inhabitants.jpg

    Calcium/Alkalinity/Magnesium Summary and Objectives:

    I have tried Balling method, but when hard corals reached a critical size I decided to go back to calcium reactor. Alkalinity demand was too high and I found it easier to supply with a calcium reactor and pH control. Alk stability is, in my opinion, the critical point in keeping a healthy coral reef tank.

    I don’t worry much about magnesium. I just don’t let it go way too low or too high as it can impact calcium carbonate precipitation and coral skeleton growth.

    fts5.jpg

    inhabitants2.jpg

    Tank Inhabitants


    Fish:
    1. Zebrassoma flavescens
    2. Zebrassoma veliferum
    3. Acanthurus achilles
    4. Zebrassoma xanthurum
    5. Paracanthurus hepatus
    6. Acanthurus sohal (tiny)
    7. Pseudanthias squaminipinis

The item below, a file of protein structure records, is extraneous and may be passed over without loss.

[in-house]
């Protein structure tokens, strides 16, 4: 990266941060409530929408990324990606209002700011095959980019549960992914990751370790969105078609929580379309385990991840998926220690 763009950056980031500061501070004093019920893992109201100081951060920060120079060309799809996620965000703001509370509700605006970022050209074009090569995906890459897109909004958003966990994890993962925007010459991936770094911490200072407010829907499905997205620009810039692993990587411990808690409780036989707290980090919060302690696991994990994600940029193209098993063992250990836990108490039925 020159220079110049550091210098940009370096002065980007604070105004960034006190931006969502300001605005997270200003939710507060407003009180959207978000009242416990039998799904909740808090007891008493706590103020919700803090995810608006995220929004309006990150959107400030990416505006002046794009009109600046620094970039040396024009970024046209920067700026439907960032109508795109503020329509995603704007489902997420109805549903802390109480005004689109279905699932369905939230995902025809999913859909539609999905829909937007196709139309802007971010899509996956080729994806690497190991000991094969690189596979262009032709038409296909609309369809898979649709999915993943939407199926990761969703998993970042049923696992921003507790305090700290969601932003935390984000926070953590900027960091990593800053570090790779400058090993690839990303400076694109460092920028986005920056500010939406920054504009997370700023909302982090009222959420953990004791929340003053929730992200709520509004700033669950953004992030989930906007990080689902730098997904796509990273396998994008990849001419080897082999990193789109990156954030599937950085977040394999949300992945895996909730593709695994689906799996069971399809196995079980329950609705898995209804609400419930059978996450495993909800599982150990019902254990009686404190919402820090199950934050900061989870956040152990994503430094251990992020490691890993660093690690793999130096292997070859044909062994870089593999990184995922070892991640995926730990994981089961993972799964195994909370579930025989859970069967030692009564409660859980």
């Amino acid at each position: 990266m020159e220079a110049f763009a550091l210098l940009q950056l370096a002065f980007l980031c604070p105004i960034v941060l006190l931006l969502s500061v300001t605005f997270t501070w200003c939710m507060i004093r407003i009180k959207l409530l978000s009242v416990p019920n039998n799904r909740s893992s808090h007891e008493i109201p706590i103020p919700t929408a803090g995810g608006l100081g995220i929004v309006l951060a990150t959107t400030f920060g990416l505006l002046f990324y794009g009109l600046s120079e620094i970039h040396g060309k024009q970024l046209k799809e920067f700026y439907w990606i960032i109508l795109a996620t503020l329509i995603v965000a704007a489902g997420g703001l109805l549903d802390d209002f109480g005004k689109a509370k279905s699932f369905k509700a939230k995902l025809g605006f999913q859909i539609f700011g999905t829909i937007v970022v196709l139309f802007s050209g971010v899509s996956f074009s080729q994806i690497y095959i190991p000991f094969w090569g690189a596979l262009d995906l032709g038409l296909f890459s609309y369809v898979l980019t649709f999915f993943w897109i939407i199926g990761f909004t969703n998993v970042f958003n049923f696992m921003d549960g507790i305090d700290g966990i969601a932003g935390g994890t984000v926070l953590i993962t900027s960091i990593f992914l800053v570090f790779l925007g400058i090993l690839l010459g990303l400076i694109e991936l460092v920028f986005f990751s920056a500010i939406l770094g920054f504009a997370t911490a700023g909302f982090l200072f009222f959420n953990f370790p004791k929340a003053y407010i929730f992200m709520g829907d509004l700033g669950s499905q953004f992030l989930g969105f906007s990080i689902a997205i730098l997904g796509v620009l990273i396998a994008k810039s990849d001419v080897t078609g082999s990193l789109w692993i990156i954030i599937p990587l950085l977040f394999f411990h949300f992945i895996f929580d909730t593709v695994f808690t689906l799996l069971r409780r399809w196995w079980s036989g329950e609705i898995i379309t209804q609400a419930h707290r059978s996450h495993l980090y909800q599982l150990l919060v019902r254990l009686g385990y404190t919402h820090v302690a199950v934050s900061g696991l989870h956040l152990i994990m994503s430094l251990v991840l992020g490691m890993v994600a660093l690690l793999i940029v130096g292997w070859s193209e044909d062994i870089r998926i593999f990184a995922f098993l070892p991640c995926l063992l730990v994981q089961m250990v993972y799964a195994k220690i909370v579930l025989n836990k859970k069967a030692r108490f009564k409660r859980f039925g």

8. Pseudanthias bartlettorum
    9. Chromis viridis
    10. Cryptocentrus cinctus
    11. Amphiprion ocellaris (frostbite)
    12. Pseudochromis fridmani
    13. Synchiropus picturatus
    14. Gramma loretto
    15. Pterapogon kauderni
    16. Gobiodon histrio
    17. Acanthurus leucosternon
    18. Naso elegans
    19. Neocirrhitus armatus
    20. Macropharyngodon meleagris

    achilles.jpg

    anthias.jpg

    clowns.jpg

    clowntang.jpg

    hawkfish.jpg

    pbt.jpg

    sailfin.jpg

    sohal.jpg

    wrasse.jpg

    yt.jpg
    Other Invertebrates:
    1. Lysmata amboinensis
    2. Periclimenes yucatanicus
    3. Lysmata wurdemanii
    4. Tridacna crocea
    5. Tridacna derasa
    6. Entacmaea quadricolor (red and orange)
    7. Cerithes sp.
    shrimp.jpg

    shrimp2.jpg

    macro2.jpg

    macroclam.jpg

    Corals:
    1. Acropora tenuis
    2. Acropora microcladus
    3. Acropora speciosa
    4. Acropora formosa
    5. Acropora hyacinthus
    6. Acropora gomezi
    7. Acropora tortuosa
    8. Acropora turaki
    9. Acropora nana
    10. Acropora austera
    11. Acropora hoeksemai
    12. Acropora desawlii
    13. Acropora loripes
    14. Acropora lokani
    15. Montipora digitata
    16. Montipora capricornis
    17. Montipora danae